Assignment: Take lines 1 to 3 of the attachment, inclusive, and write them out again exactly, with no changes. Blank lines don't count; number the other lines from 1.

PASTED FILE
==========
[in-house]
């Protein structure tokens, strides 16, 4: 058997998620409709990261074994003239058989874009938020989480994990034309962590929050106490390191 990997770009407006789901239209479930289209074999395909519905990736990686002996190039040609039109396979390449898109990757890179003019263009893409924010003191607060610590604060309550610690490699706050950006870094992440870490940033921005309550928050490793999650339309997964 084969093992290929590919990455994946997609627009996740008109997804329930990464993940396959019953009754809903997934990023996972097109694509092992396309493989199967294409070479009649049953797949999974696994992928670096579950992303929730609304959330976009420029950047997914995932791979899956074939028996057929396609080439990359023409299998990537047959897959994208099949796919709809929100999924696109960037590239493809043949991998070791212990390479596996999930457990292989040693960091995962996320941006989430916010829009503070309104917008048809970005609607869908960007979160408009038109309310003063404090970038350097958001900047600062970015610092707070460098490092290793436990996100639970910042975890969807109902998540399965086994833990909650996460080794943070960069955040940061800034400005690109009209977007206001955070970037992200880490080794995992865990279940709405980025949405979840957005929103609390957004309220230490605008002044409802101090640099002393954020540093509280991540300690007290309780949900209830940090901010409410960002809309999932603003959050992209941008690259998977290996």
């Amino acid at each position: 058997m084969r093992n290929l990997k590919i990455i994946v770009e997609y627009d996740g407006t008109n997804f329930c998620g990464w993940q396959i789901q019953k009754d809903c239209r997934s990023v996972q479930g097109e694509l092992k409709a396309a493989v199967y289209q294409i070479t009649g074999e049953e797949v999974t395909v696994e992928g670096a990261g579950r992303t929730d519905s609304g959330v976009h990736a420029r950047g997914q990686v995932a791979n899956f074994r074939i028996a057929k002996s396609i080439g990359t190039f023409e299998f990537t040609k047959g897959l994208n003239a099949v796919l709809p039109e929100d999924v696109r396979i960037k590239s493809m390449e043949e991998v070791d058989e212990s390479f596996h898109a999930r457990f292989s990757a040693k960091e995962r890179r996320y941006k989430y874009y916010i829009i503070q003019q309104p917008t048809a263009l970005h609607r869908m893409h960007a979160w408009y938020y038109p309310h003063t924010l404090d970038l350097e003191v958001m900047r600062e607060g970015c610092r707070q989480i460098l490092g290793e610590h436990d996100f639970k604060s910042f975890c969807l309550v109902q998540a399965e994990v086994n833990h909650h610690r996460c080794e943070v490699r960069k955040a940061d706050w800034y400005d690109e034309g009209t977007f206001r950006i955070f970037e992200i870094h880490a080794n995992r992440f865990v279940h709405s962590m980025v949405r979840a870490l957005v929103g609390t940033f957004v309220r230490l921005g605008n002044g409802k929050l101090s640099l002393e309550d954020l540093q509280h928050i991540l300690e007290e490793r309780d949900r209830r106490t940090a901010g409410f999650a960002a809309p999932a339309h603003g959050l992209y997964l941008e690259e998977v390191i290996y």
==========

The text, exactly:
[in-house]
């Protein structure tokens, strides 16, 4: 058997998620409709990261074994003239058989874009938020989480994990034309962590929050106490390191 990997770009407006789901239209479930289209074999395909519905990736990686002996190039040609039109396979390449898109990757890179003019263009893409924010003191607060610590604060309550610690490699706050950006870094992440870490940033921005309550928050490793999650339309997964 084969093992290929590919990455994946997609627009996740008109997804329930990464993940396959019953009754809903997934990023996972097109694509092992396309493989199967294409070479009649049953797949999974696994992928670096579950992303929730609304959330976009420029950047997914995932791979899956074939028996057929396609080439990359023409299998990537047959897959994208099949796919709809929100999924696109960037590239493809043949991998070791212990390479596996999930457990292989040693960091995962996320941006989430916010829009503070309104917008048809970005609607869908960007979160408009038109309310003063404090970038350097958001900047600062970015610092707070460098490092290793436990996100639970910042975890969807109902998540399965086994833990909650996460080794943070960069955040940061800034400005690109009209977007206001955070970037992200880490080794995992865990279940709405980025949405979840957005929103609390957004309220230490605008002044409802101090640099002393954020540093509280991540300690007290309780949900209830940090901010409410960002809309999932603003959050992209941008690259998977290996």
């Amino acid at each position: 058997m084969r093992n290929l990997k590919i990455i994946v770009e997609y627009d996740g407006t008109n997804f329930c998620g990464w993940q396959i789901q019953k009754d809903c239209r997934s990023v996972q479930g097109e694509l092992k409709a396309a493989v199967y289209q294409i070479t009649g074999e049953e797949v999974t395909v696994e992928g670096a990261g579950r992303t929730d519905s609304g959330v976009h990736a420029r950047g997914q990686v995932a791979n899956f074994r074939i028996a057929k002996s396609i080439g990359t190039f023409e299998f990537t040609k047959g897959l994208n003239a099949v796919l709809p039109e929100d999924v696109r396979i960037k590239s493809m390449e043949e991998v070791d058989e212990s390479f596996h898109a999930r457990f292989s990757a040693k960091e995962r890179r996320y941006k989430y874009y916010i829009i503070q003019q309104p917008t048809a263009l970005h609607r869908m893409h960007a979160w408009y938020y038109p309310h003063t924010l404090d970038l350097e003191v958001m900047r600062e607060g970015c610092r707070q989480i460098l490092g290793e610590h436990d996100f639970k604060s910042f975890c969807l309550v109902q998540a399965e994990v086994n833990h909650h610690r996460c080794e943070v490699r960069k955040a940061d706050w800034y400005d690109e034309g009209t977007f206001r950006i955070f970037e992200i870094h880490a080794n995992r992440f865990v279940h709405s962590m980025v949405r979840a870490l957005v929103g609390t940033f957004v309220r230490l921005g605008n002044g409802k929050l101090s640099l002393e309550d954020l540093q509280h928050i991540l300690e007290e490793r309780d949900r209830r106490t940090a901010g409410f999650a960002a809309p999932a339309h603003g959050l992209y997964l941008e690259e998977v390191i290996y």